The inspiration for the object of Aschenbach’s infatuation in Thomas Mann’s Death in Venice was acknowledged by the author some years after publication, and the subject of a biography a century later (The Real Tadzio by Gilbert Adair). He was a Polish boy the writer ogled from a distance in 1911 while holidaying with his wife at the Grand Hotel des Bains in Venice. Less is known of the teenager who played the role in Luchino Visconti’s 1971 film of Mann’s novel. For years the director trawled the Continent in pursuit of the right actor for the part. It was a search that had eluded the other major directors who had attempted to bring the book to the screen: John Huston, Joseph Losey, Franco Zeffirelli. Visconti finally found 15-year-old Björn Andrésen in Stockholm.

Alain Delon said that if Visconti recruited you for a role, it was because he knew what he would be getting, even if you didn’t. Andrésen, with virtually no acting experience and little ambition to develop any, clearly had something. On page and screen Tadzio is a distant, mute figure playing with his siblings, and returning the lascivious gaze of Aschenbach. The description of Tadzio set the bar high when it came to casting: ‘His face recalled the noblest moment of Greek sculpture — pale, with a sweet reserve, with clustering honey-colored ringlets, the brow and nose descending in one line, the winning mouth, the expression of pure and godlike serenity.’

Andrésen’s looks are actually more in keeping with the decade about to descend. There’s an androgyny; a skinny physique attributable to the meager diet of the time; the shaggy hair and sculptured face of a 1970s pop star which, following the release of the film, he was for a short time – in Japan. Visconti’s description, ‘The Most Beautiful Boy in The World’, is now the title of an impressive documentary that uses revealing behind-the-scenes footage shot during the making of the film, and captures Andrésen’s brief, intense moment in the spotlight. Yet the ghostly figure that haunts the current film and revisits Venice is not the flawless teenager preserved by cinema, but a 65-year-old man, ravaged and older than his years, living in an infested flat in Sweden from which the authorities are threatening to evict him.

Andrésen is now tall and painfully thin with long silver hair and a matching beard that belong on Merlin, or Patti Smith. If these were stripped away, you’d see signs of his chiseled youth, despite the passing years. You get the feeling this disguise, like his dilapidated surroundings, is due to neglect, but also a deliberate retreat from life, perhaps to escape the present as much as the past. Andrésen never knew who his father was, and his mother died tragically before he was cast as Tadzio.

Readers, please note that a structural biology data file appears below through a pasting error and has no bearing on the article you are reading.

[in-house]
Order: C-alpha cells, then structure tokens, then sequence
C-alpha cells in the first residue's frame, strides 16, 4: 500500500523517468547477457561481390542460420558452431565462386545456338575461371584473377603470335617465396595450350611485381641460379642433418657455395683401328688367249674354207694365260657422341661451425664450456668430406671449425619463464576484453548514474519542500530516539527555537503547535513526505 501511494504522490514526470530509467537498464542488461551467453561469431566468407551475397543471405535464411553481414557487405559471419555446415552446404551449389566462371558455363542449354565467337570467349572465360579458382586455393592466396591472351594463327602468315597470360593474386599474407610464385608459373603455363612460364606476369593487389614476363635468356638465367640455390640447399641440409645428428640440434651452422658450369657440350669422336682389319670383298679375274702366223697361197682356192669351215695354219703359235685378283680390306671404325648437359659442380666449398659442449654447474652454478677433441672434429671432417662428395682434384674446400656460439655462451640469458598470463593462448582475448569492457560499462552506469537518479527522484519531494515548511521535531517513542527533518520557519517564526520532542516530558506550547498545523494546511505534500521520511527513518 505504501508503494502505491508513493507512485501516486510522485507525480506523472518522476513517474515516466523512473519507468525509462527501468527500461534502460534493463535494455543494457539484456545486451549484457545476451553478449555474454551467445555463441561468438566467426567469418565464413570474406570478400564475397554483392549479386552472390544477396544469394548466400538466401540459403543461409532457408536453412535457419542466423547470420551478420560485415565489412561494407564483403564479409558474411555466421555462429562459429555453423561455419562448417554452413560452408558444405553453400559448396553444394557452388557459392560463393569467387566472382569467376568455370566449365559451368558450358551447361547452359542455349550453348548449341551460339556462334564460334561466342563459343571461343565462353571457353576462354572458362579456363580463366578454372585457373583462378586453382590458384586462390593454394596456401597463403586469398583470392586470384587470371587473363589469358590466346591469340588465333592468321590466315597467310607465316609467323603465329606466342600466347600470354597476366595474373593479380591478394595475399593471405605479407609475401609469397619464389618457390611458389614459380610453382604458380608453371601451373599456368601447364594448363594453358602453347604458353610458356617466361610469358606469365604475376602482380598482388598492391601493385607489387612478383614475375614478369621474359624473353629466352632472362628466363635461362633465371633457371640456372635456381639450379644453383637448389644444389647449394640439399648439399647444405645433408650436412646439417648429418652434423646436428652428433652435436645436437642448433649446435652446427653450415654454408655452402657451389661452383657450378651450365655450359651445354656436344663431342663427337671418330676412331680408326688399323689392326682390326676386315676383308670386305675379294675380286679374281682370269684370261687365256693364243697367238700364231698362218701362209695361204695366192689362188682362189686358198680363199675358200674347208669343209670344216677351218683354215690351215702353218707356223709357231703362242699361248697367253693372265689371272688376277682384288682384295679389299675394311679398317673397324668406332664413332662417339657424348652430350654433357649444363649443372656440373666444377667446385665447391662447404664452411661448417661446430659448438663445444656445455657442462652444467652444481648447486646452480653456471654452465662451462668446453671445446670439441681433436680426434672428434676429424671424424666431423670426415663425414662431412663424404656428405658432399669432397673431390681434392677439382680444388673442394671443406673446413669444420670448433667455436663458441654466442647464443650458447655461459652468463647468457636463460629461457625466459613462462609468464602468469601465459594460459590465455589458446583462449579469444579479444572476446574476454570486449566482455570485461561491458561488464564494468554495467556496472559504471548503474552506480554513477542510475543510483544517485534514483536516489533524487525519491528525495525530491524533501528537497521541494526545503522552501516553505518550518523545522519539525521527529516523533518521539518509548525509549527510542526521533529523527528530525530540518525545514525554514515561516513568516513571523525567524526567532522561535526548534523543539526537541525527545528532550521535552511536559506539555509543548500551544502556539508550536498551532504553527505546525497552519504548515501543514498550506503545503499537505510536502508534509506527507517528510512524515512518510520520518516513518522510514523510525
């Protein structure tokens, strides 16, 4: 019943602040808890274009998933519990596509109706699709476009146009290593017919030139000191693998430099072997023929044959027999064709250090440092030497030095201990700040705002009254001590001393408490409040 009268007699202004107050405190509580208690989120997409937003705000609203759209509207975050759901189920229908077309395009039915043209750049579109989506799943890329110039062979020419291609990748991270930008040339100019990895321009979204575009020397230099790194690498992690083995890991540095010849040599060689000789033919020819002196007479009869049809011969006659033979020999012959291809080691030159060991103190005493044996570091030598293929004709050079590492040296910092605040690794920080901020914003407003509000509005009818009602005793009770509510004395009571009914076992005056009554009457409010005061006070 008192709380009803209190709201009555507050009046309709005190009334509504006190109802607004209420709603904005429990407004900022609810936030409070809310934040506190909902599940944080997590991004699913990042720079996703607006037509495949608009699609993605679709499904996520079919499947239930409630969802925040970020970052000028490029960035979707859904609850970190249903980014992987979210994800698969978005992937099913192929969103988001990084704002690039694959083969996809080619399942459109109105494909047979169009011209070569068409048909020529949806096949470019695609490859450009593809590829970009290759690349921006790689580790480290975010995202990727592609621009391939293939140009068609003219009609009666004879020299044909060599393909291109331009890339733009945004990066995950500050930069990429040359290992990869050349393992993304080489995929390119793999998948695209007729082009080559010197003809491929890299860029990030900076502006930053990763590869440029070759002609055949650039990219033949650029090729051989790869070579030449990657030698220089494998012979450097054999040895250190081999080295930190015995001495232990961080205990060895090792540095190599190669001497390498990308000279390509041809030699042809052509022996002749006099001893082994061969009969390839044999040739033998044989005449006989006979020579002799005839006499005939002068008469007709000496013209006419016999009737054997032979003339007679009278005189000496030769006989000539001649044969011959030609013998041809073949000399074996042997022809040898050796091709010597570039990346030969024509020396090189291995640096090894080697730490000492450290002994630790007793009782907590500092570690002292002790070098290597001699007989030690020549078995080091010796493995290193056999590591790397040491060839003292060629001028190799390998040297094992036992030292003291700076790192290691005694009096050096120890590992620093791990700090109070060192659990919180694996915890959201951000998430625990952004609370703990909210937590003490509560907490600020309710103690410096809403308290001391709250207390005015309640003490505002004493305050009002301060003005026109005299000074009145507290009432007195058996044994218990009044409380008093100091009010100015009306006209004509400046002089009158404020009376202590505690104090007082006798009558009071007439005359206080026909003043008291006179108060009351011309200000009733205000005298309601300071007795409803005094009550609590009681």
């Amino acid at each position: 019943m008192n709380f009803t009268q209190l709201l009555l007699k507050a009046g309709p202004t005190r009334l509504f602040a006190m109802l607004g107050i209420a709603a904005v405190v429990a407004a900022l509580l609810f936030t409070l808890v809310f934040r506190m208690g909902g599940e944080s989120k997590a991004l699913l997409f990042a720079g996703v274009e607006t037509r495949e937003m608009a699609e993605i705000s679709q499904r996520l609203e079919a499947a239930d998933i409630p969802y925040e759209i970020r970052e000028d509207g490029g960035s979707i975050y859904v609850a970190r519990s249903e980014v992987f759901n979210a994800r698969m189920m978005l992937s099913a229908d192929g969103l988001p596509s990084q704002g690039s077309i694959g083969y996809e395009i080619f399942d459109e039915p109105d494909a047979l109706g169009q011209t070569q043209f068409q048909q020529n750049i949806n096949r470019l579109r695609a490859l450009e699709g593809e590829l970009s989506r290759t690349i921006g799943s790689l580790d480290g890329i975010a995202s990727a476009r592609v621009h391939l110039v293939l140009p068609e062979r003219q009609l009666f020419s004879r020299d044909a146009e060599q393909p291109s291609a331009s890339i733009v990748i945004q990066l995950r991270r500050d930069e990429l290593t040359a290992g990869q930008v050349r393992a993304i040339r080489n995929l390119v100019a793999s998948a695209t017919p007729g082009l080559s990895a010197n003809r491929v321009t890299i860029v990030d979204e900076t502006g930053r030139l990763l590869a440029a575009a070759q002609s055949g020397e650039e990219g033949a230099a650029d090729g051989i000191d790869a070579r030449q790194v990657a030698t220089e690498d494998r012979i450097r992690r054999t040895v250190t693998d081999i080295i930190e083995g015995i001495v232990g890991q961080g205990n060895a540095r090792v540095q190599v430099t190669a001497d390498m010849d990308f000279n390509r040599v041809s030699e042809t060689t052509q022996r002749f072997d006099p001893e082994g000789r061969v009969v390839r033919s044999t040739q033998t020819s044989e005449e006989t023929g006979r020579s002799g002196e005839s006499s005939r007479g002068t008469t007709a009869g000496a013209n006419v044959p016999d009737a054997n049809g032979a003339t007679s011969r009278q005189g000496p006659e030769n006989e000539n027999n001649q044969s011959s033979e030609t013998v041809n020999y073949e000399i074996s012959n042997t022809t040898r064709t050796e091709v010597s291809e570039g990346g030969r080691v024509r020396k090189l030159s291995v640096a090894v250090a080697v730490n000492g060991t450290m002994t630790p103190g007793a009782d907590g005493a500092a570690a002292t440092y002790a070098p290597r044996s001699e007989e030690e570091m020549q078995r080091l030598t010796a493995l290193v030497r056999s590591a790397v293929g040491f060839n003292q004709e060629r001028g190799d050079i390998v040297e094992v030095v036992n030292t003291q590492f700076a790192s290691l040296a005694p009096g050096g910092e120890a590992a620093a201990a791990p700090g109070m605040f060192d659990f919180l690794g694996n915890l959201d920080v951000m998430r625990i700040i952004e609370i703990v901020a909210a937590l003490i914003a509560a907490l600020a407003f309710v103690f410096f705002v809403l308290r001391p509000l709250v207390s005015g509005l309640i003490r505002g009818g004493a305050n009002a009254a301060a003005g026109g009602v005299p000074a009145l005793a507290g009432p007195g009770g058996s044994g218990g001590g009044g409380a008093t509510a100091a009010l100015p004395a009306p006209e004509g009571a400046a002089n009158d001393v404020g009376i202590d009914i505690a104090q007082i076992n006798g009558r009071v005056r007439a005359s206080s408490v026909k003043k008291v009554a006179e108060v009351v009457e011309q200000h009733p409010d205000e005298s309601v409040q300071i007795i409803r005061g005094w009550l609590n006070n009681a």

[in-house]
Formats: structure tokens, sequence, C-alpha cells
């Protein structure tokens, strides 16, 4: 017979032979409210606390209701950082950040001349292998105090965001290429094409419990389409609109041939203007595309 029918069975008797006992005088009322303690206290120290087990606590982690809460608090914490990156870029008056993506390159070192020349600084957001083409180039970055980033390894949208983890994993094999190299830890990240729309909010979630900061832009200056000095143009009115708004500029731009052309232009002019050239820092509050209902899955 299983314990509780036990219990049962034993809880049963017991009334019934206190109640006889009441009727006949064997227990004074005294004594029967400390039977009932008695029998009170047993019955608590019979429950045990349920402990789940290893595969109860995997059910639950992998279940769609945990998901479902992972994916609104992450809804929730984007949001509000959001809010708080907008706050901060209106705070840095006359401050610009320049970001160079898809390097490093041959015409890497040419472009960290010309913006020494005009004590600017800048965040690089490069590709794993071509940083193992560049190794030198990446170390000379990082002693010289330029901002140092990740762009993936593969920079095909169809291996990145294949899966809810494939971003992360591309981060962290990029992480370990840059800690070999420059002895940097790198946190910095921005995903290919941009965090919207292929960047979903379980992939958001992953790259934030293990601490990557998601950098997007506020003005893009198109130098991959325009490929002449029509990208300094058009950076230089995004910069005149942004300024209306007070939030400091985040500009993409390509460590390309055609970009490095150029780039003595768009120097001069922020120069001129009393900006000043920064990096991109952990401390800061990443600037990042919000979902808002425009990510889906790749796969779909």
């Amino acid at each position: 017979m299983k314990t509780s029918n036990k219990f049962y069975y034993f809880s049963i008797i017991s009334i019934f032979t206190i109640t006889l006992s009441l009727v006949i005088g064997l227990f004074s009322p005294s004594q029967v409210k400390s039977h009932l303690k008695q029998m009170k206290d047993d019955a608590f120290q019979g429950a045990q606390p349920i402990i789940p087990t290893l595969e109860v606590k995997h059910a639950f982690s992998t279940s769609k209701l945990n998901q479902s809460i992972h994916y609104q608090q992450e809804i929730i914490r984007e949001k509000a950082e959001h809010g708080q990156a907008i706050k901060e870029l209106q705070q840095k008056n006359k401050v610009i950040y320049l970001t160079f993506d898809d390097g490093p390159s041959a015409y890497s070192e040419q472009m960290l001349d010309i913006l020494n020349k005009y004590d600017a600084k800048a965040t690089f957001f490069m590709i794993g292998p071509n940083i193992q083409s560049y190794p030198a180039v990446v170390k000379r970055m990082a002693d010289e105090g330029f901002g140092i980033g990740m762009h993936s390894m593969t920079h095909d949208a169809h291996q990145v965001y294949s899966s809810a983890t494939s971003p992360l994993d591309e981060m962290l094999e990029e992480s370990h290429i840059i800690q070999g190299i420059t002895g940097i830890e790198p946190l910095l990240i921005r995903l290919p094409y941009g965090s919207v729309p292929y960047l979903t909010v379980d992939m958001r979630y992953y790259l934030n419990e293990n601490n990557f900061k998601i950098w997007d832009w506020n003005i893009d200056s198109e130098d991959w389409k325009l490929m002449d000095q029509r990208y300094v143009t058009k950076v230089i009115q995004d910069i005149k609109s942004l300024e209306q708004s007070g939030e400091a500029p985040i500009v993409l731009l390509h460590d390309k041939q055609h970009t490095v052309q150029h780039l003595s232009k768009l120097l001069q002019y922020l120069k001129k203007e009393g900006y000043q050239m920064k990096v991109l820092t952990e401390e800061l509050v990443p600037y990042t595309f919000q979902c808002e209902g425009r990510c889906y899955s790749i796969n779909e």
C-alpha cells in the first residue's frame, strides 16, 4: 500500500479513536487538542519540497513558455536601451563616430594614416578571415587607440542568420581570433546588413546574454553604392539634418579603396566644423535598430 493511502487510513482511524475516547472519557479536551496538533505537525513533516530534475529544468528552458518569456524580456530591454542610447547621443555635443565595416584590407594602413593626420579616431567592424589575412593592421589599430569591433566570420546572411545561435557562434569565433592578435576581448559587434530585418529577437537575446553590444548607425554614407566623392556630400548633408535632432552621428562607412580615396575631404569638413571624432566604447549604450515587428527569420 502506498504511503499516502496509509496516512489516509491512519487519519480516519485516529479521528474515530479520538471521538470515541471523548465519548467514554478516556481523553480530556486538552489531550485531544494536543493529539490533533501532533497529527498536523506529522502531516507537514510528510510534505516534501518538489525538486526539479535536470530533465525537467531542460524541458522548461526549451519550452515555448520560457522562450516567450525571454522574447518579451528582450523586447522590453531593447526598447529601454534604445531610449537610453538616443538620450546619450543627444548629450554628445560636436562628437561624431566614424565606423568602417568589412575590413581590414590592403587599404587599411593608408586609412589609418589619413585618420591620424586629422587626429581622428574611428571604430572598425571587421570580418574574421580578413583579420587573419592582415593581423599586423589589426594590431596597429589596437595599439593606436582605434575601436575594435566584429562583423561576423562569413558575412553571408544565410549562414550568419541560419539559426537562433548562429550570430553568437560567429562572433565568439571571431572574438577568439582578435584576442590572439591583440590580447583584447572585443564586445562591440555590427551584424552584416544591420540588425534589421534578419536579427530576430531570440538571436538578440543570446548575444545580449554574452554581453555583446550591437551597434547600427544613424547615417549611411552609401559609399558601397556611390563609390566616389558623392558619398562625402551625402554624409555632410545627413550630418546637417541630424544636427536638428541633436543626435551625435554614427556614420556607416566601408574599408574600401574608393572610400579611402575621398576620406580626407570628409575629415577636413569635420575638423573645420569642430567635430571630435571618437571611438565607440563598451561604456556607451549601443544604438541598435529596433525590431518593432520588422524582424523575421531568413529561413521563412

A pushy grandmother, forever close to the frame in the ancient documentary footage, encouraged him to attend that life-changing audition. He remembers the experience as a bystander, recalling how there was a ‘surreal membrane’ between himself and that world. He is as silent and detached as Tadzio, as though that divide persists. His loyal girlfriend has the role of intermediary, often present when he comes into contact with others, ensuring he takes care of himself and cleans his home. She becomes emotional when he shares stories from his time as Tadzio. But another experience has brought him to this state. Not the teenage boy he played, but a son that died very young decades ago.

Beyond this tragedy this intimate, moving documentary reveals little of what happened during the intervening years. He alludes to a period in Paris when he was supported by a gay sugar daddy. He remembers Visconti ordered the largely gay crew to keep their hands off the teenager, but describes the experience of fame as being ‘surrounded by swarms of bats’ and ‘a living nightmare’. The director believed Death in Venice was neither sexual nor erotic: ‘It’s a higher form of love. Let’s say, “Perfection within love”.’ Yet all that was implicit in the book, where the cerebral largely triumphs over the carnal, is explicit in the film as Aschenbach, played by Dirk Bogarde, fixes his gaze on the boy and is all a-quiver whenever he’s near. In the novel Aschenbach, a writer, confides: ‘It is probably better that the world knows only the result, not the conditions under which it was achieved; because knowledge of the artist’s sources of inspiration might bewilder them, drive them away and in that way nullify the effect of the excellent work.’ This could equally be true of both Mann’s masterpiece and Visconti’s film.

While working on the novel, the author confided in a friend that he was writing a story about ‘pederasty’, which undermines the lofty public allusions to aesthetics and classicism. The documentary reveals the exploitative nature of Visconti in his ruthless pursuit of perfection. This nullifies the effect of a film time has already cast as a camp classic rather than a heartbreaking work of staggering genius. We see Visconti holding court at a press conference in Cannes, speaking French to the paparazzi as they hang on his every word and Bogarde and Björn Andrésen look on. The teenager, unable to speak French, appears bewildered and embarrassed when the director declares that one year on from filming he is already old. His looks are fading. He is no longer the most beautiful boy in the world. It’s as though his fate was sealed in that moment.

Kristina Lindström and Kristian Petri’s The Most Beautiful Boy in the World is released on September 3. This article was originally published in The Spectator’s August 2021 World edition.